At some point I decided to stop trying to be a better parent and just work on being a better person. I realized that it matters less what you do, than who you are.
Luckily, parenting gives me x-ray vision into who I am. I am able to see my generosity right along side my control freak tendencies within the same day—sometimes within the same thought.
For example: The entire time I was pregnant with Amelia I felt overwhelmingly responsible.
I actually thought, “Now I need to make the brain. “
And then, “Shit, I don’t know how to make a brain.”
I had five fingers and five toes on my to do list for the day.
I realized that there were 8 billion cells, all doing specific jobs, and just one of them on a long lunch break meant Spina Bifida.
This was the kind of pressure I was under.
Being pregnant is the most vulnerable experience. All I could do was drink green juice, stay away from soft cheeses and sick people, and sit on the sidelines of control shouting out my preferences, as something bigger than myself put together my baby.
Even when I was in the tremendous agony of labor, my doula said to me, “Just a few more hours and you’ll be holding your sweet baby. “ I couldn’t picture it. When I tried, the baby was this translucent ghost child.
And again, when Amelia was born and she went straight to the nipple and knew just what to do, I had the feeling she was a savant. In my mind I had to take her to some sort of nipple sucking school where she would have to learn the basics of nursing.
I am aware that I am not alone in this tendency to assume control of things that I cannot control, and that my futile efforts leave me panicky and self-critical. There are moments I see the same pattern in Amelia (age 7) and Josh (age 4).
For example, last night when putting Amelia to bed, in tears she proclaimed, “I am a TERRIBLE swimmer and it is so embarrassing. I am the worst swimmer in the world.”
She is a bad swimmer. I mean, that’s just true. She is 7. This is her second time in swim lessons and she’s not a natural athlete. She’s also careful and more concerned about form than about actually swimming the length of the pool. So there will be other kids just thrashing about toward the other side, while Amelia is trying to do everything just right: with her little cupped hands and deep breaths every third stroke. Her process is slower. At the end of every lesson Amelia is supposed to dive into the water. She is terrified. She stands at the edge of the pool for five to ten minutes contemplating the dive, but in the end she can’t force her body to do what registers as dangerous no matter how many lifeguards come by and tell her that it’s safe.
This struggle makes her feel bad.
Sandwiched between them, I am putting my Josh and Amelia to bed. We talk about our day together. Amelia is sobbing and thrashing about in Josh’s bed and I’m trying to say soothing words that have no impact.
Josh pipes up, “You can do the Bob!”
We laugh. Amelia laughs. She says to Josh, “Everyone can do the Bob. It just means bob under water.”
There is a pause in the despair, then Amelia starts up again.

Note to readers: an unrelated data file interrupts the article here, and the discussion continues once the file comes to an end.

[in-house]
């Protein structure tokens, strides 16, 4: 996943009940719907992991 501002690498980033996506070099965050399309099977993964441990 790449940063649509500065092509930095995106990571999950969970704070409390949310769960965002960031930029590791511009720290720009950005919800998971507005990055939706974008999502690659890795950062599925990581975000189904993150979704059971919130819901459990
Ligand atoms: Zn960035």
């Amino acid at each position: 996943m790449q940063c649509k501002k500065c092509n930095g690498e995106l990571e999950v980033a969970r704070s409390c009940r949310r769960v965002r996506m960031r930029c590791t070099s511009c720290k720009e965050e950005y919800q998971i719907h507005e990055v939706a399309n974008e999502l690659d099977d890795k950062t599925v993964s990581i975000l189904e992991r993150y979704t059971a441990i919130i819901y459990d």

“I can’t even dive.”
I again attempt to comfort, “You will. These things take time. It’s ok.”
Josh interrupts me, “I have a great idea. Why don’t we get a button by the diving board and when Amelia is about to dive in, someone pushes the button and flings her off?”
“Then all her problems will be solved,” Josh boasts.
We crack up together.
“Instead of a diving board, it’s called a flinging board,” Josh continues.
I’m laying in the middle of Josh’s bed and Josh’s head is nestled in to me and my arm is wrapped around him, while Amelia is on the other side tucked in to me with her arm around my belly. I’m suddenly very happy.
I then know what to say: “Amelia you haven’t yet learned how to swim proficiently and that’s OK, but you know what I noticed?”
“What?” she asks.
Even though you feel bad about your swimming, every Monday, Wednesday, Friday you put on your bathing suit, jump in the pool with the other kids, don’t fight about going, stand on the edge of the pool and work up your courage to dive and basically don’t give up. It would be easy to say that you aren’t good at swimming and just throw in the towel (ha ha), but you continue to try. That’s what’s going to make you a success at life.“
Maybe you won’t like swimming. Maybe you’ll fall in love with something else, like dancing, singing, drawing, or acting, but no matter what, at some point, you’ll feel like you are not very good at it. At that moment if you are able to stick with it and keep trying, then you’ll be successful.
She calmed down. She took in my words. She understood that it’s persistence and effort and a vision that lights the path, not talent and transcendence.
It’s true for me, too, I guess. I’m not in control of Amelia’s trajectory any more than I was in control of the sperm and egg meeting and forming a zygote and attaching to the uterine wall and then making a brain. I’m not in charge or control.
Maybe showing up with hope and vulnerability is all we have to do. We must not resign and at the same time we must give ourselves enough space to grow.
Maybe Josh’s idea of a button that flings us into life so we don’t have to sit at the edge of life and plan it all out before taking the plunge is a genius idea.
Maybe that’s all I need to do now with this new baby inside, kicking my uterus, saying hello, preparing to enter the world in a mere three months, is to just give myself space and know soon that button will be pushed and together we will fly into a new life.
Parenting with love,
Jennifer Olden, LMFT